Are biofuels best suited to air travel?

We pay a lot of attention to biofuels' potential in the auto industry, but the aviation industry could be their ideal market. 

Bilal Hussein/AP
A Russian plane carrying emergency aid arrives at the Rafik Hariri International Airport in Beirut, Lebanon, Wednesday, Dec. 18, 2013. The aviation industry is gearing up to a very real push toward biofuels.

Given how familiar most of us are with cars, it's easy to see them as the be-all and end-all when it comes to cleaning up transportation. Reduce fossil fuels, increase electric propulsion, increase use of biofuels, job done.

With over a billion cars on roads around the world improving them is clearly a priority, but other industries are seeking alternatives to conventional fossil fuels too, one of which is the aviation industry.

And as aviation gears up for a very real push towards biofuels, we ask--is aviation actually the ideal market for such fuels, rather than the car industry?

The latest column from industry analysts Navigant Research suggests it could well be, as a whole supply chain for biofuels builds around it and several airlines begin to incorporate aviation biofuels into their routes.

It isn't just small-time airlines either.

KLM Royal Dutch Airlines, which runs hundreds of European and international routes,opened a biofuel route between the Netherlands and New York earlier this year. While the biofuel is a 50 percent blend with regular fossil fuel kerosene, it's still a long route using 50 percent less fossil fuel than usual.

The fuel itself is provided by SkyNRG, one of the major players in the field. It uses certified sustainable feedstock for biofuel conversion, and ensures protected areas and wildlife habitats are unaffected by the feedstock production.

SkyNRG is also a company behind the 'Bioport' concept, according to Navigant Research. These are regional production hubs condensing the upstream, midstream and downstream components of liquid fuel production.

Not only does it reduce the transport impact of fuel production but also allows them to operate independent of usual fuel supply dynamics and market changes. Schipol Airport in the Netherlands--where KLM is based--and Brisbane Airport in Australia are both 'Bioport' sites, using appropriate available feedstocks and the most relevant conversion technology solutions to work at each site.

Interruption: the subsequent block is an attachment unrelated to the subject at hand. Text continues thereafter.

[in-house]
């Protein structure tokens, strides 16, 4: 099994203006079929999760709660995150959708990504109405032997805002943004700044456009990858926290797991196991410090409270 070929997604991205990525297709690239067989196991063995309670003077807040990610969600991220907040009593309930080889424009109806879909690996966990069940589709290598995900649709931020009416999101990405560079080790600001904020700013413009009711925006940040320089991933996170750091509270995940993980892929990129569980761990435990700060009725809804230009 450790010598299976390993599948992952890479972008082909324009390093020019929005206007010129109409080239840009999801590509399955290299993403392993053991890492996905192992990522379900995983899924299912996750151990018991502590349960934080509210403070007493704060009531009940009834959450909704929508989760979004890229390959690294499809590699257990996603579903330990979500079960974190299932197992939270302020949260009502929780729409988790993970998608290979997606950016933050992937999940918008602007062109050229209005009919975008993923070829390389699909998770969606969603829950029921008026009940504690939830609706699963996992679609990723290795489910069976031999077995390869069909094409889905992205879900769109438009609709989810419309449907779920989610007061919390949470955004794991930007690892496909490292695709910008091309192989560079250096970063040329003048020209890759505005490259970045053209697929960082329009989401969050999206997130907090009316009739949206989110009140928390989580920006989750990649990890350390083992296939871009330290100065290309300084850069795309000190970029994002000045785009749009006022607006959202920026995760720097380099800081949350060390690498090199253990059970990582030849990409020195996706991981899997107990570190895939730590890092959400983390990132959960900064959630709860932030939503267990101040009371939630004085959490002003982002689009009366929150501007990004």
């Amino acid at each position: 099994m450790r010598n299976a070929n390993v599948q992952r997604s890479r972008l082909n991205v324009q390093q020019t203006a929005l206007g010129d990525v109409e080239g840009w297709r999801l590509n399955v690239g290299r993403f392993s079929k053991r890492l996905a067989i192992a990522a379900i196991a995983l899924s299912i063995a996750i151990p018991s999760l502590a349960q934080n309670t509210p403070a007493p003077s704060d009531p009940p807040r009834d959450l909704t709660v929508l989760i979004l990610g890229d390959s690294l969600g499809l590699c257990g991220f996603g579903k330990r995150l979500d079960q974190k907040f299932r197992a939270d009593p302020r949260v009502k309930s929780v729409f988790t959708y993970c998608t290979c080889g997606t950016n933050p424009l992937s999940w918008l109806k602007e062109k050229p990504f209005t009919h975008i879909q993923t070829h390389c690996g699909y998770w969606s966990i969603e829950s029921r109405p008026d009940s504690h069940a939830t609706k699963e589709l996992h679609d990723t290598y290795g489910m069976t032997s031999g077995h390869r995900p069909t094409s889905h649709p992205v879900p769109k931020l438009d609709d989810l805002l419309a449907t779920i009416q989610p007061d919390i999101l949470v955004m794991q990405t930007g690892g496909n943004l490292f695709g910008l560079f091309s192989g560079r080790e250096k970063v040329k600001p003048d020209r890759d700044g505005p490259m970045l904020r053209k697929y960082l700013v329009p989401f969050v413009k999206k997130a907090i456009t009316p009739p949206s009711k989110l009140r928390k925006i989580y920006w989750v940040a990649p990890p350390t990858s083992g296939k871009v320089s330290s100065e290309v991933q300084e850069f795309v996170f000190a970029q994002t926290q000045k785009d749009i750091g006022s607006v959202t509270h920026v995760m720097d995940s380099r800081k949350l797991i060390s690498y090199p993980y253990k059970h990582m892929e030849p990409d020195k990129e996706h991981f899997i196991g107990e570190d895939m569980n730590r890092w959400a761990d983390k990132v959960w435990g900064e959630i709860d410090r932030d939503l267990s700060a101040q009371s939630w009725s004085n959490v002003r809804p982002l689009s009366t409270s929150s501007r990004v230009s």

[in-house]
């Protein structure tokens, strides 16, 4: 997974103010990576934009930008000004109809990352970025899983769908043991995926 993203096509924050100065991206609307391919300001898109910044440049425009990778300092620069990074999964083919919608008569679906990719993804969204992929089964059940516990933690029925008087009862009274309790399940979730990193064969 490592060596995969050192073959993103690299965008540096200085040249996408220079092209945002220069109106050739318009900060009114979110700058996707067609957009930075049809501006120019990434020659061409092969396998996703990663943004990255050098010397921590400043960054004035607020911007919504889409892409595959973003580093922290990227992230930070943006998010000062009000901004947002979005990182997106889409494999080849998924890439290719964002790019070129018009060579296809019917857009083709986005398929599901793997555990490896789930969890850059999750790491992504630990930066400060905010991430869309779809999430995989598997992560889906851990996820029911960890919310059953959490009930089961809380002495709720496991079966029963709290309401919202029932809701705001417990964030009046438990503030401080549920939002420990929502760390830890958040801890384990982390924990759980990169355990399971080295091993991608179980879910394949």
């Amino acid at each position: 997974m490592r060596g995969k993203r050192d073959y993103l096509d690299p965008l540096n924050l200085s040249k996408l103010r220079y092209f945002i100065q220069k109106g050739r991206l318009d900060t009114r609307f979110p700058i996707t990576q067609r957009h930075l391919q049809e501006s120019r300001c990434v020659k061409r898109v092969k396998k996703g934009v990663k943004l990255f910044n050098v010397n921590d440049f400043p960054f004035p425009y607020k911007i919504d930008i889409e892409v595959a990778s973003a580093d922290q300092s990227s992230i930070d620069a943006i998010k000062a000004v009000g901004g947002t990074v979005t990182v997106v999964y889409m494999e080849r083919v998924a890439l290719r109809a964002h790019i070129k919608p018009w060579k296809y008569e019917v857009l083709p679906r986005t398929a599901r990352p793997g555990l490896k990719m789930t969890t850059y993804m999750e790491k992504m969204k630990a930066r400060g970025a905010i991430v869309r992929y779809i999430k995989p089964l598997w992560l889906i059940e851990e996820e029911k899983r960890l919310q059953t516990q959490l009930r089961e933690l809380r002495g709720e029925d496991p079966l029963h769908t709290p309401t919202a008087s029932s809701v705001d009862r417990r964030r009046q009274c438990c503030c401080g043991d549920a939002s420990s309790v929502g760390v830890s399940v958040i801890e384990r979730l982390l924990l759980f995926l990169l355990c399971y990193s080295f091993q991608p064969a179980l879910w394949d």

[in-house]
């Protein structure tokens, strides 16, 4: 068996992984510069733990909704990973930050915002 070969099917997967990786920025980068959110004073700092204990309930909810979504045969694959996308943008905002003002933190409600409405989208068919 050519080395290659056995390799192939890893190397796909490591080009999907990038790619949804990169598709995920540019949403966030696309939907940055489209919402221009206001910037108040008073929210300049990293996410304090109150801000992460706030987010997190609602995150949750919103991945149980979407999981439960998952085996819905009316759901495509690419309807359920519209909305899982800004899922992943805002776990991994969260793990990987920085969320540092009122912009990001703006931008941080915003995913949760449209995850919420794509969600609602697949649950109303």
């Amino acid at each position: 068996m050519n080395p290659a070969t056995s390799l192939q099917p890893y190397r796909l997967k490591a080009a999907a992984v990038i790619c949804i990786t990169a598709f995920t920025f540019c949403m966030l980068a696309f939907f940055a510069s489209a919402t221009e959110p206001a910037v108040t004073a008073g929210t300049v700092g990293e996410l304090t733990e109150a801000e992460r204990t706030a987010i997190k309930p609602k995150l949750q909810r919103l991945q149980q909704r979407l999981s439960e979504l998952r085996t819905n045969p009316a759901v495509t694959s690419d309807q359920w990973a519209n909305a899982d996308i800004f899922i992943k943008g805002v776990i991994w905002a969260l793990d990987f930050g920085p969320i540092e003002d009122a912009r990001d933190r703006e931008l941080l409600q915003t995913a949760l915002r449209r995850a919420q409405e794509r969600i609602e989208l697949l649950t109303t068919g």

London Heathrow too has facilities to convert municipal solid waste into biofuel, and while it came about as the result of a long, expensive process for supplier Solena Fuels, agreements like that can be quickly replicated at airports worldwide.

It's an advantage the aviation industry has over the automotive industry--the ability to set up biofuel production entirely locally to where the aircraft are fueled, significantly reducing cost and improving its environmental credentials. If you can use local produce--such as Brazil's push towards sugarcane-based biofuels, set to power 200 flights during the 2014 soccer World Cup and 20 percent of flights for Rio's 2016 Olympics--it's even better.

We suspect it'd be good for the green-minded individual, too. At the moment, air travel is a surefire way to boost your personal carbon footprint to a huge size.

Take just one flight (particularly a short-haul journey with fewer passengers) and you can negatively offset hundreds of miles of driving in a greener car. But if more of those flights are completed using aviation biofuel--even those 50 percent blends used by KLM--the impact of each journey, and your personal impact, is significantly reduced.

The fuel is still expensive at this stage, but corporate co-partnerships with large and like-minded sponsors (SkyNRG has Nike, Heineken, Philips, and others on its side) are helping co-fund the development costs.

And regular oil prices are going up, at any rate. When that crossover happens, it may happen in a much bigger way for aviation than it will for ground transportation.

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